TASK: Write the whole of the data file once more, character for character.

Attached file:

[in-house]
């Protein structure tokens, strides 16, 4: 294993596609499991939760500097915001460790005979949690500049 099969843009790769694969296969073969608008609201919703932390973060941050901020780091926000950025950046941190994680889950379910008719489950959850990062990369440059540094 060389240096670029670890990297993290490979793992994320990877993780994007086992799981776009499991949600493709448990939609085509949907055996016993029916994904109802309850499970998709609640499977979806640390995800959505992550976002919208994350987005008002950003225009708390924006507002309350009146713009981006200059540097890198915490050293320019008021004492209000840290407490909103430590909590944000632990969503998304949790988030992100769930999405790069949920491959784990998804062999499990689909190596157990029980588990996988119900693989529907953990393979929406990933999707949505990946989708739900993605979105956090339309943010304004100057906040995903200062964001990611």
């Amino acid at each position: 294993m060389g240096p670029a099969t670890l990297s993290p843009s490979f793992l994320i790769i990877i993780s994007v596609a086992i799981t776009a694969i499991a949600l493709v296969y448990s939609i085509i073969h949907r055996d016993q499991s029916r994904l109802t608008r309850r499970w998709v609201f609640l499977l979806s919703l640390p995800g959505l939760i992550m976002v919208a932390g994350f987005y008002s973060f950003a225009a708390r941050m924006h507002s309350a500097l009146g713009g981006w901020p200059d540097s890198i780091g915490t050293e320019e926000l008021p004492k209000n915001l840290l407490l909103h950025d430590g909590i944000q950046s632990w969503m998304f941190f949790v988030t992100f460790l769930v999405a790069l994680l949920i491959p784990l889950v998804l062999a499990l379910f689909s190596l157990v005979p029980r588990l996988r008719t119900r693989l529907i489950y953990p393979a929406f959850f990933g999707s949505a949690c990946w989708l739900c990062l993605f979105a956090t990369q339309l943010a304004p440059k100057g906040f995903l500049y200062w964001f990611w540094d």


[in-house]
């Protein structure tokens, strides 16, 4: 294993596609499991939760500097915001460790005979949690500049 099969843009790769694969296969073969608008609201919703932390973060941050901020780091926000950025950046941190994680889950379910008719489950959850990062990369440059540094 060389240096670029670890990297993290490979793992994320990877993780994007086992799981776009499991949600493709448990939609085509949907055996016993029916994904109802309850499970998709609640499977979806640390995800959505992550976002919208994350987005008002950003225009708390924006507002309350009146713009981006200059540097890198915490050293320019008021004492209000840290407490909103430590909590944000632990969503998304949790988030992100769930999405790069949920491959784990998804062999499990689909190596157990029980588990996988119900693989529907953990393979929406990933999707949505990946989708739900993605979105956090339309943010304004100057906040995903200062964001990611």
């Amino acid at each position: 294993m060389g240096p670029a099969t670890l990297s993290p843009s490979f793992l994320i790769i990877i993780s994007v596609a086992i799981t776009a694969i499991a949600l493709v296969y448990s939609i085509i073969h949907r055996d016993q499991s029916r994904l109802t608008r309850r499970w998709v609201f609640l499977l979806s919703l640390p995800g959505l939760i992550m976002v919208a932390g994350f987005y008002s973060f950003a225009a708390r941050m924006h507002s309350a500097l009146g713009g981006w901020p200059d540097s890198i780091g915490t050293e320019e926000l008021p004492k209000n915001l840290l407490l909103h950025d430590g909590i944000q950046s632990w969503m998304f941190f949790v988030t992100f460790l769930v999405a790069l994680l949920i491959p784990l889950v998804l062999a499990l379910f689909s190596l157990v005979p029980r588990l996988r008719t119900r693989l529907i489950y953990p393979a929406f959850f990933g999707s949505a949690c990946w989708l739900c990062l993605f979105a956090t990369q339309l943010a304004p440059k100057g906040f995903l500049y200062w964001f990611w540094d």